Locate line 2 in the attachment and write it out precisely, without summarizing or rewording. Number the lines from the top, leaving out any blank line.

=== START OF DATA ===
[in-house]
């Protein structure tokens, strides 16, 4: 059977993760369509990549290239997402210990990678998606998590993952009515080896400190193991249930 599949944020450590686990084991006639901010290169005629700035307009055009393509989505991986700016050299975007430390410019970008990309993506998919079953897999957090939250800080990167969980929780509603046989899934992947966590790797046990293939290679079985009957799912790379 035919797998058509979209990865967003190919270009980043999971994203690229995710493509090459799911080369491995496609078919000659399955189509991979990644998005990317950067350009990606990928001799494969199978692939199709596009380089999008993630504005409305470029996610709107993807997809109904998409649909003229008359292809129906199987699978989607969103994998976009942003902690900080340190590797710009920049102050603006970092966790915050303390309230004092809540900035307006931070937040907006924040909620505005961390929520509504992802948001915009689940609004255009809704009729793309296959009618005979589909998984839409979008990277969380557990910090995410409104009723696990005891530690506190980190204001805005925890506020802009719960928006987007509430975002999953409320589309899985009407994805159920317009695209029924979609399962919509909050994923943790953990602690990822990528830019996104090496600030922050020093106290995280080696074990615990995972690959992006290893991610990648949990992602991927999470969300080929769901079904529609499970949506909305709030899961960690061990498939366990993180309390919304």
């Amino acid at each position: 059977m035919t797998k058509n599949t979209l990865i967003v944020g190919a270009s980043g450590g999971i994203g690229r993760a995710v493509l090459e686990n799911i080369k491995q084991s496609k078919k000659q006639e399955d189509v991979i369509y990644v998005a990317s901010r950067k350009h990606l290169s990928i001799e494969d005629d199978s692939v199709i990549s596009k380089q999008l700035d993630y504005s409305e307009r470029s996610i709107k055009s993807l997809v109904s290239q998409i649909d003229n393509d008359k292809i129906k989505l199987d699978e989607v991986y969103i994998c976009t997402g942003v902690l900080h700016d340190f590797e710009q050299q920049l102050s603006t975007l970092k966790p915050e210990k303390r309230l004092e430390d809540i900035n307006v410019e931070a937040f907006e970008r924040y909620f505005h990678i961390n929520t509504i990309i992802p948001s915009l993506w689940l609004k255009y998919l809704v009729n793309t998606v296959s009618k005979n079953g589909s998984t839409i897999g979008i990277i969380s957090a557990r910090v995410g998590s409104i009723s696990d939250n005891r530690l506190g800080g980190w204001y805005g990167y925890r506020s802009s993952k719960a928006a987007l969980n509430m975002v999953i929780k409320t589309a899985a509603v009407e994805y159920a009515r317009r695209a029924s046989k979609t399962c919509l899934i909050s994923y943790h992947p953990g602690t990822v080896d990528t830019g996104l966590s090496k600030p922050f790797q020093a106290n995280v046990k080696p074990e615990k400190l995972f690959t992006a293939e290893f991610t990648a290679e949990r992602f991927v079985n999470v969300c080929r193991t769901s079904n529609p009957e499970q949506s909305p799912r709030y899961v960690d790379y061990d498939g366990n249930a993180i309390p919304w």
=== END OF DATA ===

């Protein structure tokens, strides 16, 4: 059977993760369509990549290239997402210990990678998606998590993952009515080896400190193991249930 599949944020450590686990084991006639901010290169005629700035307009055009393509989505991986700016050299975007430390410019970008990309993506998919079953897999957090939250800080990167969980929780509603046989899934992947966590790797046990293939290679079985009957799912790379 035919797998058509979209990865967003190919270009980043999971994203690229995710493509090459799911080369491995496609078919000659399955189509991979990644998005990317950067350009990606990928001799494969199978692939199709596009380089999008993630504005409305470029996610709107993807997809109904998409649909003229008359292809129906199987699978989607969103994998976009942003902690900080340190590797710009920049102050603006970092966790915050303390309230004092809540900035307006931070937040907006924040909620505005961390929520509504992802948001915009689940609004255009809704009729793309296959009618005979589909998984839409979008990277969380557990910090995410409104009723696990005891530690506190980190204001805005925890506020802009719960928006987007509430975002999953409320589309899985009407994805159920317009695209029924979609399962919509909050994923943790953990602690990822990528830019996104090496600030922050020093106290995280080696074990615990995972690959992006290893991610990648949990992602991927999470969300080929769901079904529609499970949506909305709030899961960690061990498939366990993180309390919304």